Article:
Crowdsourcing

Crowdsourcing is a great example of how technology can improve our problem-solving methods in ways not possible before. The IBM Jam Report and The Rise of Crowdsourcing illustrate how crowdsourcing allows streamlined collaboration enabling us to solve problems faster and more efficiently.

If you think about it, we often solve problems in this manor anyway. For example, at work, emails are often in a chain, so if there is a problem, everyone can add input and work together to solve the problem faster. A lot of times, you can find what you’re looking for by emailing the right person. Also, it’s similar to people posting to social media to ask peers for advice/thoughts on something.

Wikipedia is an earlier example of Crowdsourcing, however, not as ideal because there were a lot of issues with the integrity, and, consequently trust of the site. This is because “anyone can edit it.” However, I’ve tried to edit it and my changes were deleted within a few minutes. And I didn’t do anything obvious what-so-ever. So I’m curious to know who finds it easy to edit the articles on Wikipedia. I also heard from others that editing content on Wikipedia was very hard. Given, this was more recently, so it was after the big movement to monitor and make sure Wikipedia’s information was trustworthy. It was probably a lot easier to randomly edit Wikipedia content years ago before these security measures were in place. I feel like now it’s pretty trustworthy though. I always cross-check sources, which should be done anyway.

I thought Jam (from IBM Smarter Planet University Jam) was a great example of how social and organizational problems can be solved through crowdsourcing. I also think it’s great for the student participants to get that kind of experience with real-world problem solving and to collaborate on such a progressive project.

While Jam is a more theoretical example, the company InnoCentive is a real example of how effective crowdsourcing can be. Leading companies used InnoCentive to solve scientific problems their in-house researchers could not. It demonstrates how essential diverse collaboration is to innovation.

“InnoCentive’s chief scientific officer [said] more than 30 percent of the problems posted on the site have been cracked, ‘which is 30 percent more than would have been solved using a traditional, in-house approach.'”

I think crowdsourcing programs like Jam and InnoCentive could be useful in a lot of government problem solving, as well. If you think about it, they could replace the government all together if executed properly. It would be an interesting twist on technology and democracy.

Questions

  1. Can you think of more applications of crowdsourcing?
  2. Would you participate in crowdsourcing activities like the ones from the readings?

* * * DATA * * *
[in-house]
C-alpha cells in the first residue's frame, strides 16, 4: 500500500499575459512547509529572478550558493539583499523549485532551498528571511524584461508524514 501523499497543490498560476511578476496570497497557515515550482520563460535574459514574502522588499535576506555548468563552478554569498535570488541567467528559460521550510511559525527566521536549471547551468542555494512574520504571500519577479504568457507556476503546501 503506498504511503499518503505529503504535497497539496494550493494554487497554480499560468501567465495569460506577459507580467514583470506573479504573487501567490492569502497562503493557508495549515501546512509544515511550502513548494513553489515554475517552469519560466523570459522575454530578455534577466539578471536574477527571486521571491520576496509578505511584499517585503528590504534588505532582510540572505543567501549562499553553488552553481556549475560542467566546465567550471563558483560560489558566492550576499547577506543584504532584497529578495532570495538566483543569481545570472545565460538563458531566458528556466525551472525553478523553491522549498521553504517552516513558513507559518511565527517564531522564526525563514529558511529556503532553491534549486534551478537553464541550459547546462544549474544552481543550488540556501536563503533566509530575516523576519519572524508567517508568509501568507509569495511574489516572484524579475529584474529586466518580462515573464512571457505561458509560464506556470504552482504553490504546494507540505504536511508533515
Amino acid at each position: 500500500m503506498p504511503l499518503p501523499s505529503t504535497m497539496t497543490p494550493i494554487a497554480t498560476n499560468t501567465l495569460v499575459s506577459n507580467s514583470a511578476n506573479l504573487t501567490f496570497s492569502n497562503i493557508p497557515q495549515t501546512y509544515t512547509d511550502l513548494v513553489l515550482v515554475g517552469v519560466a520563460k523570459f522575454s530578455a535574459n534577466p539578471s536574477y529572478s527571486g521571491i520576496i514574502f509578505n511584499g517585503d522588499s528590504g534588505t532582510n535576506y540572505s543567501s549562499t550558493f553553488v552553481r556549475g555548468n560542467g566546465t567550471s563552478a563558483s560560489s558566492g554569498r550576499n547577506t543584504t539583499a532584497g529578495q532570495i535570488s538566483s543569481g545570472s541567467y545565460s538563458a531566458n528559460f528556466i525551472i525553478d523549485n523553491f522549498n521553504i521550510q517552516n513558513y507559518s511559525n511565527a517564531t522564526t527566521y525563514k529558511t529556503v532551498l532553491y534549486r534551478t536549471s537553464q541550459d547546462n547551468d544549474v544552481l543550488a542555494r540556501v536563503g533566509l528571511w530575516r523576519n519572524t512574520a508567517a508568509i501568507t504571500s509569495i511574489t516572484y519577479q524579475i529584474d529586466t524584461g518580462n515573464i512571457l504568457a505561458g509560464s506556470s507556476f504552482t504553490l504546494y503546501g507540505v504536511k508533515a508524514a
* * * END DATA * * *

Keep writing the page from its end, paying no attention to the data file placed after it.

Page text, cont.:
3. Do you feel like Wikipedia is trustworthy?
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3 thoughts on “Crowdsourcing

  1. I’ll answer 1 & 2 together as the JAM article really made me think of a way that crowdsourcing has been so underutilized and that’s government. Sure, government agencies use Facebook, Twitter, etc., but what if they launched efforts like JAM on a regular basis with robust support (i.e. including providing computer terminals in popular public areas where people were encouraged to stop and respond to queries or participate in online discussions)? It could totally change the dynamic of public discourse as right now most of the feedback local governments receive from “average” folks are only those who can get off work or have several hours to spare to attend a daytime meeting.
    3. Your question reminds me of the speech at my undergraduate commencement, given by Ben Bradlee of the Washington Post best known for editing the Watergate stories. His topic was “How to read a newspaper” but the message was this: Newspapers are only as reliable as their sources. So Wikipedia, to me, is only as reliable as the sources and by extension the editors. And while I would like to believe in the utopian idea that all Wikipedia editors are dedicated to neutral information, let’s face it. People have all kinds of motives for trying to spin information. I find it a great resource for initiating research but never, ever quote it or depend on it without checking the information elsewhere — particularly on local or esoteric topics that I know likely have had very fewer “checkers” involved.

  2. I’ve used the iPhone GPS app Waze, which is a crowdsourced app where users provide traffic information. I think that’s a great application for crowdsourcing, especially in bigger cities. The more people participating, the better the app is.

    Do you feel like Wikipedia is trustworthy? This is a really simple but really important question. To me, Wikipedia is as trustworthy as most other published content I find online. By that, I mean, when I stumble across anything important online, I verify the content with other sources. It’s just so easy to publish content online and there’s no filter. It’s up to readers to be distrustful of “facts” they find from any open content.

  3. I would and do participate when it comes to these types of crowdsourcing. The nice option is that it saves a large amount of money in exchange for a small amount of effort and or time. Crowdsourcing is great but doesn’t give the automation that going with a professional creates. The longer crowdsourcing is around, the harder it’ll be for professionals to maintain with current standards. They’ll have to become even more experts and offer even more with their services.

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